How influential was Judge Robert H. Bork in American jurisprudence? It's difficult to capture in just a few paragraphs the legacy of Judge Bork, who died Wednesday at age 85. In his typically self-effacing way, he once told a gathering of his law clerks that his greatest contribution was inspiring them to make contributions of their own to the rule of law. Certainly any discussion of Judge Bork's outsized achievements must mention two subjects in which he truly excelled: antitrust law and constitutional theory.
Antitrust law regulates the competitive actions of firms and markets in order to enhance allocative efficiency. That statement is orthodoxy today, but was heresy when Judge Bork first endorsed it in the 1960s.
Congress enacted the Sherman Antitrust Act in 1890 to deal with the "restraints of trade" imposed by cartels and monopolies. The act, however, was unclear as to exactly what cartels and monopolies did wrong and exactly what Congress wanted to outlaw. Indeed, if read literally, the act would outlaw every contract because every contract restrains trade.
For nearly 90 years, the Supreme Court read the Sherman Act to protect individual competitors, not the process of competition. That approach had the effect of injuring consumers through higher-priced, lower-quality goods.
Judge Bork offered an alternative reading. Believing that the Sherman Act sought to advance consumer welfare, he argued that microeconomic analysis enabled courts to decide whether particular business practices benefited or harmed consumers.
His best-known antitrust work was his book "The Antitrust Paradox," published in 1978. It is controversial among members of the antitrust bar. Still, the Supreme Court endorsed his approach and has cited that book as a respected authority numerous times. "The Antitrust Paradox," therefore, is one of a small number of books that helped redirect an entire field of law down a different path. That redirection has benefited consumers for the past 35 years.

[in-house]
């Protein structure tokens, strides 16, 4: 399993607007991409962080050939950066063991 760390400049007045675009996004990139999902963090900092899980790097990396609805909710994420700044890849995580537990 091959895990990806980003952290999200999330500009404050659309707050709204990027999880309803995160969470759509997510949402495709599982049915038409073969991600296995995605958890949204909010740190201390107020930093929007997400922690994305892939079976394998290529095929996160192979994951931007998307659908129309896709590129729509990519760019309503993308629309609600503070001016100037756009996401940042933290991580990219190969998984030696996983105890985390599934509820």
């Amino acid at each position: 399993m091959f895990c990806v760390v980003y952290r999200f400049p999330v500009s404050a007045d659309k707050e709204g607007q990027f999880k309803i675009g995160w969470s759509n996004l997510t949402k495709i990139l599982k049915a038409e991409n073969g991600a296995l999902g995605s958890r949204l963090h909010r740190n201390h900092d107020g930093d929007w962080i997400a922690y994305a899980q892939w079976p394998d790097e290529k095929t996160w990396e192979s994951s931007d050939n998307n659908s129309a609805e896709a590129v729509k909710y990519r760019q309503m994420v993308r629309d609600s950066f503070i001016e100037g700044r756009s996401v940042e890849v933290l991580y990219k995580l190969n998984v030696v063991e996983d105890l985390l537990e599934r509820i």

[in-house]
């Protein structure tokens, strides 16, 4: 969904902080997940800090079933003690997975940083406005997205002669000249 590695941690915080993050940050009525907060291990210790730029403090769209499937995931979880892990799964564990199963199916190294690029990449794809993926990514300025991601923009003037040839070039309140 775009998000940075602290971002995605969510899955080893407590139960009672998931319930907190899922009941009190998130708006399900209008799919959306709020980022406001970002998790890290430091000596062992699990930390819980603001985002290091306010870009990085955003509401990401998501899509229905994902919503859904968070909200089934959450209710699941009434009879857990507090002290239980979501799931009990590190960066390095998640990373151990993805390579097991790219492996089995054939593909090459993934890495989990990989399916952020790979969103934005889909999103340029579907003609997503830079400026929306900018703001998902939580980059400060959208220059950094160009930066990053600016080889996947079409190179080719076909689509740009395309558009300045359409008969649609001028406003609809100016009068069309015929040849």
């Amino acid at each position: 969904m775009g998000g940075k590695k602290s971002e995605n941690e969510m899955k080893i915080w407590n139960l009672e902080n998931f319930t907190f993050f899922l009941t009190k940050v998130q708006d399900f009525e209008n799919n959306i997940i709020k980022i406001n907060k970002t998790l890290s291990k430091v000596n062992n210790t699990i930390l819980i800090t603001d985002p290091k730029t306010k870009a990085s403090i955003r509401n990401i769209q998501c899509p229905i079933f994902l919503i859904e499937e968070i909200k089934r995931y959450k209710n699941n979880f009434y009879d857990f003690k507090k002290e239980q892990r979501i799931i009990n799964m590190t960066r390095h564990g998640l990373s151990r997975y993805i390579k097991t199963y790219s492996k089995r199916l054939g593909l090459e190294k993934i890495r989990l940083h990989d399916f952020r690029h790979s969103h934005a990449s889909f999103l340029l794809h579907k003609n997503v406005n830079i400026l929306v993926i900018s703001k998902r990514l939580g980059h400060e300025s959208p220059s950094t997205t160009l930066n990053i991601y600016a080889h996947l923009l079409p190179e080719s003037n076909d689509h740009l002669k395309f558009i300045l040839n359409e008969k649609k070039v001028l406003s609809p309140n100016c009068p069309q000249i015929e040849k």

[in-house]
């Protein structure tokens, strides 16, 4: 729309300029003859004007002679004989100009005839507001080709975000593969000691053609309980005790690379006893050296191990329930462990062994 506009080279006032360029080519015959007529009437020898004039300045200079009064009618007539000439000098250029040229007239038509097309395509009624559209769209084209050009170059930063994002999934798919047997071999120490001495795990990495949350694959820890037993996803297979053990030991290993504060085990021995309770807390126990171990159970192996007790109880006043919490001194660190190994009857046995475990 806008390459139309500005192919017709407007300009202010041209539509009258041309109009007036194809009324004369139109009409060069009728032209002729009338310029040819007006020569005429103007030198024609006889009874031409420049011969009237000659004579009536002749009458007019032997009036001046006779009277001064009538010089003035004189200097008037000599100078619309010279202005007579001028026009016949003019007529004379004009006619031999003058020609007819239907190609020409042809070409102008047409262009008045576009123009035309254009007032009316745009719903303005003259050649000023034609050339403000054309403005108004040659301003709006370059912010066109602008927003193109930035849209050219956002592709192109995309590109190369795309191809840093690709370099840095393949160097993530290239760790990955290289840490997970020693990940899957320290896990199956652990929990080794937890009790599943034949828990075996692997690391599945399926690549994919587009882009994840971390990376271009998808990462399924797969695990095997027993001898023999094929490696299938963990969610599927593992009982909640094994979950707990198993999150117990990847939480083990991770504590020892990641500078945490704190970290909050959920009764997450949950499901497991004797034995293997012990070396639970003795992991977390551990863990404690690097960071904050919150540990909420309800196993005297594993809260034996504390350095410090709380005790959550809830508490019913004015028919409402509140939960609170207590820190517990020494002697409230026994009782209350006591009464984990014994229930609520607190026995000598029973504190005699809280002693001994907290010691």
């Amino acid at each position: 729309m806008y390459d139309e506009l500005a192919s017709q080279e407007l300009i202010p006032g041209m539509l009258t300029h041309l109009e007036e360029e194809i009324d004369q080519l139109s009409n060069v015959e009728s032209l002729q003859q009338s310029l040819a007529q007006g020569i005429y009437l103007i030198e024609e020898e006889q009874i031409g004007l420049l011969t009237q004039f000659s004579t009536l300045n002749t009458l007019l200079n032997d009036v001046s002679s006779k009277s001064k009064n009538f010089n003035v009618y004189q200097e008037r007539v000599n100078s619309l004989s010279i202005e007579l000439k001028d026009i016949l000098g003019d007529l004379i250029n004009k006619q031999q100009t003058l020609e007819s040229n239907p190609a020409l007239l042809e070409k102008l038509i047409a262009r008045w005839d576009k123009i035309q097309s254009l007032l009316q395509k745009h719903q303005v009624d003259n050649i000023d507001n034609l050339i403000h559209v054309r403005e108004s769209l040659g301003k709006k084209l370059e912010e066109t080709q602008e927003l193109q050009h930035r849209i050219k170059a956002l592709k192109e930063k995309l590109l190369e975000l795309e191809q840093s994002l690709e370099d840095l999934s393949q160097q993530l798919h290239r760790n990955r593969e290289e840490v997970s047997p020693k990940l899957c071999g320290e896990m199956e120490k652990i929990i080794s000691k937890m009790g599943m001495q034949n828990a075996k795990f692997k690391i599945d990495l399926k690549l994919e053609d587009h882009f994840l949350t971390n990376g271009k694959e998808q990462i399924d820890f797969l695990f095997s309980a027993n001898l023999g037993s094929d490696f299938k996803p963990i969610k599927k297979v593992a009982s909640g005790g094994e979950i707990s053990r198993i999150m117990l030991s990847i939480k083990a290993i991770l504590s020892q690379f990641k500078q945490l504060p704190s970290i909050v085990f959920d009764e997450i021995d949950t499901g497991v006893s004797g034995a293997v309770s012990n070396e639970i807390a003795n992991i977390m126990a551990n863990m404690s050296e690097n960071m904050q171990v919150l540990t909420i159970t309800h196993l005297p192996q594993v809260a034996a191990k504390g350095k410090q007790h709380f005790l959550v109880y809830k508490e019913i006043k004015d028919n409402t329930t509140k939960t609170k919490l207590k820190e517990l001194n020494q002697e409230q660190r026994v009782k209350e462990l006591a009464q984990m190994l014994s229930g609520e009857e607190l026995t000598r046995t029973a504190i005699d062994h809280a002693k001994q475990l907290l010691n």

Judge Bork made an even more controversial and important contribution in the field of constitutional theory. Law students learn the "case method" of legal reasoning. Students read legal opinions to extract the holding and reasoning in order to learn how to decide the next case, where the facts differ. That analysis works well if there is no document -- such as a statute -- that must be analyzed. In such a case -- tort law is the classic example -- judges devise the proper rule by weighing the costs and benefits of different outcomes.
Judge Bork was an early proponent of the theory that this analytical method sometimes is entirely wrongheaded. Provisions of the Constitution, for example, have a meaning independent of what the courts may say about their benefits and costs. In those cases, he argued, the court's job is not to weigh the pros and cons of a result, but to read the Constitution as if it were a contract, to discern the intent of the drafters, and to apply that intent fairly, whatever the outcome.
Of course, critics assailed Judge Bork for holding an artificially narrow view of the judicial function. Yet he did not endorse the simplistic, wooden style of constitutional analysis that his critics often caricatured. On the contrary, he once said the fact that people must vote for the president and members of Congress was a sufficient basis for inferring that they had a right to engage in political speech, even if there were no First Amendment Free Speech Clause. Unfortunately, such views got lost in the noise created by the criticisms.
Even more important than those two doctrines, however, was Judge Bork's willingness to stand behind them. Perhaps it was his Marine Corps background, but he never wavered in defense of his principles, despite what it cost him.
That resolve, that valor, was perhaps his greatest contribution to the law. Amid all the criticisms, it has helped steel a generation (and more) of lawyers who share his views. Perhaps that is what he meant by saying that his greatest contribution was inspiring his law clerks. If so, his contributions will continue long after this day has ended.
Paul Larkin, a former law clerk for Judge Bork, is a senior legal research fellow in the Heritage Foundation's Center for Legal and Judicial Studies.
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